Ravi Shankar
Assistant Professor
CCSU - English Dept.


dorkbot-nyc: Honeygun Labs, Cary Peppermint & Jeannie H. Lee

Wed Feb 04, 2004 00:00 - Wed Jan 28, 2004

people doing strange things with electricity

Wednesday, February 4th, 2004 at 7pm at the Columbia University Computer Music Center (see directions below)

featuring the lovely and talented:

Honeygun Labs
Honeygun Labs will present work they've been doing developing content for live remixing in different situations. Their focus is not only on using experimental equipment and techniques, but making what comes out of the gear compelling. They will be presenting work that was shown (and remixed live) this past summer at Deitch Projects as part of the Assume Vivid Astro Focus show as well as talk about performing live video remixes in mainstream clubs across the U.S. as part of a 4-month national tour (and how weird that was). They will also talk a bit about different video-related events they've recently curated.

Cary Peppermint:

Cary Peppermint will talk about his work (past and current) that weaves its way across multiple media technologies. Peppermint will discuss how he does not simply include multiple media as part of his work's formula of distribution and dissemination but rather how his strategies for media synaesthesia include actively "performing" the media. Peppermint's works comprise some of the first real-time performance art realized via the internet including "The Mashed Potato Supper" as part of Edinburgh's Fringe Film and Video Festival in 1995 and "Conductor Number One" included in PORT: Navigating Digital Culture in 1996. Peppermint lives in New York where he consistently releases his work through his performative online database of convergent media.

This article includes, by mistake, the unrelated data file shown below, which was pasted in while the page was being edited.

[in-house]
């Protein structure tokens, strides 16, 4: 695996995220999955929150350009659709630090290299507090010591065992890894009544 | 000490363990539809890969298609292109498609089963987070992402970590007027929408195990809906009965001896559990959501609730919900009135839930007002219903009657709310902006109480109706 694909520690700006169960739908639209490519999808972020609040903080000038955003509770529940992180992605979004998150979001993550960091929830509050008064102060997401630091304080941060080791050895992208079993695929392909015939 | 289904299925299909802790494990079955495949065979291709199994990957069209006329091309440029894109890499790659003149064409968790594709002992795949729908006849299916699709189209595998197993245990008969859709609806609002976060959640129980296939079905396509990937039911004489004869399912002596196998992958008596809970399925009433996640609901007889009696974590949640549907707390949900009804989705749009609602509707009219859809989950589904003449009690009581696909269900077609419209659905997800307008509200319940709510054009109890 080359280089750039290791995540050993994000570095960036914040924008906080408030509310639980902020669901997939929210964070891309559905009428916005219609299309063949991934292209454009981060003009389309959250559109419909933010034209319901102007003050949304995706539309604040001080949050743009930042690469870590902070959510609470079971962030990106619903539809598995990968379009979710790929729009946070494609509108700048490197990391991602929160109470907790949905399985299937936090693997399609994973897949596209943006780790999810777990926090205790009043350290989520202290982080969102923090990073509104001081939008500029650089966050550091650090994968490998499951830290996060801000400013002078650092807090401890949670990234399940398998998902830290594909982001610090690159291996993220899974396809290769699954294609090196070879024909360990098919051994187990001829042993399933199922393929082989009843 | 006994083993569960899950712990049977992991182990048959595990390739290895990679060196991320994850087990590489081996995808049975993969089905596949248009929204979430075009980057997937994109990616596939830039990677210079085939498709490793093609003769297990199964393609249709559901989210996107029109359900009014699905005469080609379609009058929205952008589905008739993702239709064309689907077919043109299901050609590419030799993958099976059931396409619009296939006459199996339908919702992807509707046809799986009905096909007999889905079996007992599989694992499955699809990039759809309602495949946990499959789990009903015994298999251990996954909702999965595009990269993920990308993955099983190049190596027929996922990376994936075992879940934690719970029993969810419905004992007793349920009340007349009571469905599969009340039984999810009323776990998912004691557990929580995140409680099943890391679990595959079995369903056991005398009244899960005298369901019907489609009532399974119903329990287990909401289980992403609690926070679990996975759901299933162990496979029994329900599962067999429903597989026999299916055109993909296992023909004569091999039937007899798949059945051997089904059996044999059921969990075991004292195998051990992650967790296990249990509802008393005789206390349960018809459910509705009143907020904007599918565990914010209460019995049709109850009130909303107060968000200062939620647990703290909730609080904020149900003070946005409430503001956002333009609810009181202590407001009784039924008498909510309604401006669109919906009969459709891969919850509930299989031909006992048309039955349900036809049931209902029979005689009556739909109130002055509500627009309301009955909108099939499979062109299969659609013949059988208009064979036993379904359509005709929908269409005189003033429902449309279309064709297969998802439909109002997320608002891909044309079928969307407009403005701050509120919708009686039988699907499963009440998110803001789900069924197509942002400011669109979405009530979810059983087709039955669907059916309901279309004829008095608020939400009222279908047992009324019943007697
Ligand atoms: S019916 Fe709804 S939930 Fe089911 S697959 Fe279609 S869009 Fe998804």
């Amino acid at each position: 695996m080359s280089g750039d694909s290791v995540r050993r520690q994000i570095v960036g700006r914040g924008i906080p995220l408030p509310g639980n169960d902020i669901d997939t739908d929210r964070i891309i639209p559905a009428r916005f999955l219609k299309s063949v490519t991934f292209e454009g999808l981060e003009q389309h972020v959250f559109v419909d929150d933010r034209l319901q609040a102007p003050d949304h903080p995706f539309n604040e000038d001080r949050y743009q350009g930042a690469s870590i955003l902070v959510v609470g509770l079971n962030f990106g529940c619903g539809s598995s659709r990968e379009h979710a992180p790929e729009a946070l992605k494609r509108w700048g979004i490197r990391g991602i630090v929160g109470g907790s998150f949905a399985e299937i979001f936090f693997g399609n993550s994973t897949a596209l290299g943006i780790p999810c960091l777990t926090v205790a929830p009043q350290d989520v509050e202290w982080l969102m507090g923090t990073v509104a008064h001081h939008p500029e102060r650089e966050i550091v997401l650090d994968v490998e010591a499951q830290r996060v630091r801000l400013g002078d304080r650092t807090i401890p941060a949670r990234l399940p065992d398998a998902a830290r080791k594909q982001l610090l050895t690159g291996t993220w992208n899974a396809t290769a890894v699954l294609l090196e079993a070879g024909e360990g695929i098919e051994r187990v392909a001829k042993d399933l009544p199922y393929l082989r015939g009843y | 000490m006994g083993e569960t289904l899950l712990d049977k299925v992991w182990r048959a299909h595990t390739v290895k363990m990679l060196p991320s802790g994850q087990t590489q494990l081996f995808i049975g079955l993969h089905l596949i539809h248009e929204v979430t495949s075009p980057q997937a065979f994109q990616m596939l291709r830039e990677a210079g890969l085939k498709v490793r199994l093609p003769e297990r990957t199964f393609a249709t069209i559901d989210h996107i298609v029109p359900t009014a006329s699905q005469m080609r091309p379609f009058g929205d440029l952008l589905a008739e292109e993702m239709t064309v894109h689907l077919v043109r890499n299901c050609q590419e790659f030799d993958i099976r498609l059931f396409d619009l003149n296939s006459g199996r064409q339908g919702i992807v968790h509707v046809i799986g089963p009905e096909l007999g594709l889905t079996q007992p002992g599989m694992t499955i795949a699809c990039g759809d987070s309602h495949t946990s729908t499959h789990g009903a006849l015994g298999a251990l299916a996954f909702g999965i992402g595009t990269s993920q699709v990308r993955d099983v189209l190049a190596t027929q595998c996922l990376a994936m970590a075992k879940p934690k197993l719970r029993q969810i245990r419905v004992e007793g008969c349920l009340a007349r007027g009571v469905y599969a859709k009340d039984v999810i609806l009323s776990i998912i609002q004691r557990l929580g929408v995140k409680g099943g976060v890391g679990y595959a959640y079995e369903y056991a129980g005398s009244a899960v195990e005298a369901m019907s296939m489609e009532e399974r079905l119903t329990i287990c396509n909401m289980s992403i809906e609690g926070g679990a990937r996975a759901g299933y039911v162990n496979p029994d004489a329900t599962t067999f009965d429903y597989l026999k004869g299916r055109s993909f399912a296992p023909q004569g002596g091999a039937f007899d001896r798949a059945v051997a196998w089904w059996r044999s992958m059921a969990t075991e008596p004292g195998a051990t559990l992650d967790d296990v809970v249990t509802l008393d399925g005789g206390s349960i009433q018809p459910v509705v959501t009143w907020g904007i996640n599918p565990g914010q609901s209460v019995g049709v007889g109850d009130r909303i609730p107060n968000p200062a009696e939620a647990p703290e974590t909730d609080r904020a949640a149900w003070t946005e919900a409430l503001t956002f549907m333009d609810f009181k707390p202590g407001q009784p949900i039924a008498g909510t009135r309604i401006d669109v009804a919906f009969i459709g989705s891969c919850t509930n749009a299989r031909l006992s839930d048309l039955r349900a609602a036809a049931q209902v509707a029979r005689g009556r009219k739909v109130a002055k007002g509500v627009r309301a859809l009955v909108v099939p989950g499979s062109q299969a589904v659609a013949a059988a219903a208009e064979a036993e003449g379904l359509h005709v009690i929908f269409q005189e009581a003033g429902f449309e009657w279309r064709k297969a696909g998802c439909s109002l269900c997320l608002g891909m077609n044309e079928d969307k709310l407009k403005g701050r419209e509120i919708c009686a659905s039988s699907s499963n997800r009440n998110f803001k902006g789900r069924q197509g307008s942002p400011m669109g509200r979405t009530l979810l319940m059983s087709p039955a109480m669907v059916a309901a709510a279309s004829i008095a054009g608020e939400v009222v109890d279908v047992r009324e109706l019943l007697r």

Jeannie H. Lee

Shh . . . She's Asleep is a solo performance art work featuring interwoven aspects of television, theater, interactive, real-time video processing and new computer music compositions. In brief, Shh . . . She's Asleep is about a woman's unusual night of dreams and sleep disturbances, which an audience passively observes within a fictitious re-creation of the woman's apartment. Believing she is "alone," the woman journeys through passing dreams, during which she unknowingly walks, talks and interacts with video images and audience members as part of her dream world. Preventing her from resting peacefully, however, are various forms of information overload, such as email alerts, news, television, and phone calls, which frequently wake her up and aggravate her unusual habits of parasomnia (i.e. talking, walking, and eating while asleep). In spite of all this, she manages to have several brief moments of deep sleep, during which computer music tape pieces, which represent her sleeping subconscious, are brought into the foreground and played in complete darkness. This work was premiered at List Art Center of Brown University as part of a Masters Thesis creative project in 2003.

NYC, I Love You, Too is a comical, yet touching interactive multimedia performance about young modern-day woman attempting to recapture and share her childhood sense of unconditional love to the general public of NYC. The form and narrative of this work follow the woman's diary entries and cartoons, which share her fantasies and her videotaped and real-life interactions with people she has met in the city. Throughout the performance, the video recordings of New Yorkers and the audience members themselves become part of the woman's ambitious attempts to realize "love" in NYC. No matter how strange, different or bizarre Afterwards, she embarks on explorative and imaginative attempts to say, "I love you" to these random strangers. This work was presented on November 15, 2003 at the Listening to the Sound Kitchen Music Festival at Princeton University.